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Lynch and Kennedy Dry Goods, Inc. v. American Fire and Casualty Co.

United States District Court, D. Alaska

January 2, 2018





         At docket 8, Plaintiff Lynch and Kennedy Dry Goods, Inc. (L&K) filed a motion for partial summary judgment, arguing that Defendant American Fire and Casualty Company (American), pursuant to the insurance policy it issued to L&K (the Policy), had a duty to defend L&K and its owner Rosemary Libert (Libert) in a criminal matter brought against Libert by the U.S. Government (Government). It seeks reimbursement for the attorney's fees and costs it incurred in successfully defending Libert. American filed an opposition and a cross-motion for summary judgment at docket 21, arguing that American owes no coverage to L&K under the Policy for various reasons, including untimely notice, assumed voluntary payments, and the criminal nature of the underlying legal action for which L&K seeks coverage. L&K filed a joint response and reply at docket 25. American replied a docket 28. Oral argument was requested but would not be of additional assistance to the court.


         In 2016, the Government brought criminal charges against Libert “dba Lynch and Kennedy Dry Goods, Inc.” under federal statute 18 U.S.C. § 1159(a), which makes it unlawful to knowingly display or sell any good “in a manner that falsely suggests it is Indian produced . . . .” The criminal information alleged that U.S. Fish and Wildlife Service (USFWS) performed an undercover operation at L&K in July of 2014 and again in June of 2015. It alleged that during the 2014 visit an L&K employee misrepresented to an undercover USFWS agent that a bone sculpture had been made by an Alaska Native artist and that during the subsequent 2015 visit Libert herself falsely represented to an agent that a carving had been made by an Alaska Native artist.[1] The potential penalties under the statute consist of imprisonment and/or a fine.

         L&K hired defense counsel, including an attorney from Washington D.C. The case against Libert ultimately proceeded to trial in Juneau for two days in September of 2016. The jury acquitted Libert of the misdemeanor charges. The successful defense of Libert cost L&K over $100, 000. It subsequently notified American of the litigation, asking for recovery of its attorneys' fees based on the Policy's liability coverage for advertising injury. American denied coverage, and L&K followed with this declaratory judgment action, asking the court to find that American had a duty to defend Libert and must cover the defense costs associated with her criminal trial. Each party now requests summary judgment on the issue of coverage.


         Summary judgment is appropriate where “there is no genuine dispute as to any material fact and the movant is entitled to judgment as a matter of law.”[2] The materiality requirement ensures that “only disputes over facts that might affect the outcome of the suit under the governing law will properly preclude the entry of summary judgment.”[3] Ultimately, “summary judgment will not lie if the . . . evidence is such that a reasonable jury could return a verdict for the nonmoving party.”[4] However, summary judgment is mandated “against a party who fails to make a showing sufficient to establish the existence of an element essential to that party's case, and on which that party will bear the burden of proof at trial.”[5]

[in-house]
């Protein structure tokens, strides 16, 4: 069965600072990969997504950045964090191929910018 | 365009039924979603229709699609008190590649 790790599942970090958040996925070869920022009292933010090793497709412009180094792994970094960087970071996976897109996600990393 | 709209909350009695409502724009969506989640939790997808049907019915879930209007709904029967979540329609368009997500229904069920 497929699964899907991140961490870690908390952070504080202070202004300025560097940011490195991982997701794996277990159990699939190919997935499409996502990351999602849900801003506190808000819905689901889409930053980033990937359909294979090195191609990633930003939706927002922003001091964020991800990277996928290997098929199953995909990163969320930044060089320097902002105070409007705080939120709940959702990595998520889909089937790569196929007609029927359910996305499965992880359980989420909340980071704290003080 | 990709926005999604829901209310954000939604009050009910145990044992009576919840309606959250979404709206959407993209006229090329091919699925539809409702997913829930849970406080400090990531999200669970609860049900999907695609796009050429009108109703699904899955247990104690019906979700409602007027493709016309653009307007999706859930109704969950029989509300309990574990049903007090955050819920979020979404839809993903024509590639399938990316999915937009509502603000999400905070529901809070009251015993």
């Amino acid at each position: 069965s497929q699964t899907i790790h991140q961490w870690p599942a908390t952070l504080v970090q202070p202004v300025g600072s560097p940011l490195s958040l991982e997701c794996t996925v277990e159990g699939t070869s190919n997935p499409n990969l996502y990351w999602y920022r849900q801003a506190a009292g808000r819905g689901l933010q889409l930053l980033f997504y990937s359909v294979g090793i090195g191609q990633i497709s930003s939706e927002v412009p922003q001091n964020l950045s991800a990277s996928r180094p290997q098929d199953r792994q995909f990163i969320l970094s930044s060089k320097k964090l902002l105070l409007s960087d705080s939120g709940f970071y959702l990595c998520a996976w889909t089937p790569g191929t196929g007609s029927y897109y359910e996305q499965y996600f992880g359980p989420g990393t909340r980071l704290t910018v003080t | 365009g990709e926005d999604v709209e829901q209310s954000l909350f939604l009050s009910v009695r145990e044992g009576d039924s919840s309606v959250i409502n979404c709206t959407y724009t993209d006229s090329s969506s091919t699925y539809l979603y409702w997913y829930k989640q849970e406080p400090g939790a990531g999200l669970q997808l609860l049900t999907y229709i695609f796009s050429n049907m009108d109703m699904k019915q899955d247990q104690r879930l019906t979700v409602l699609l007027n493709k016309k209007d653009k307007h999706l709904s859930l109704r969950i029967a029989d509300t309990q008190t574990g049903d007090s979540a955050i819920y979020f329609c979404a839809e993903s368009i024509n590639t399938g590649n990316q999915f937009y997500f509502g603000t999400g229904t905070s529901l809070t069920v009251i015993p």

The moving party has the burden of showing that there is no genuine dispute as to any material fact.[6] Where the nonmoving party will bear the burden of proof at trial on a dispositive issue, the moving party need not present evidence to show that summary judgment is warranted; it need only point out the lack of any genuine dispute as to material fact.[7] Once the moving party has met this burden, the nonmoving party must set forth evidence of specific facts showing the existence of a genuine issue for trial.[8] All evidence presented by the non-movant must be believed for purposes of summary judgment, and all justifiable inferences must be drawn in favor of the non-movant.[9] However, the non-moving party may not rest upon mere allegations or denials, but must show that there is sufficient evidence supporting the claimed factual dispute to require a fact-finder to resolve the parties' differing versions of the truth at trial.[10]

         Alaska substantive law applies here. The interpretation of an insurance contract is a question of law for the court.[11] The court must construe an insurance policy in accordance with ordinary and customary usage and in such a way as to give effect to an insured's reasonable expectations. “Ambiguities in an insurance policy are to be construed most favorably to an insured, but ambiguities only exist when there are two or more reasonable interpretations of particular policy language.”[12]


         L&K argues that the Policy covers the fees and costs she incurred in defending against the Government's charges. It relies on the business liability provision in the Policy, which covers “advertising injury.” It states as follows: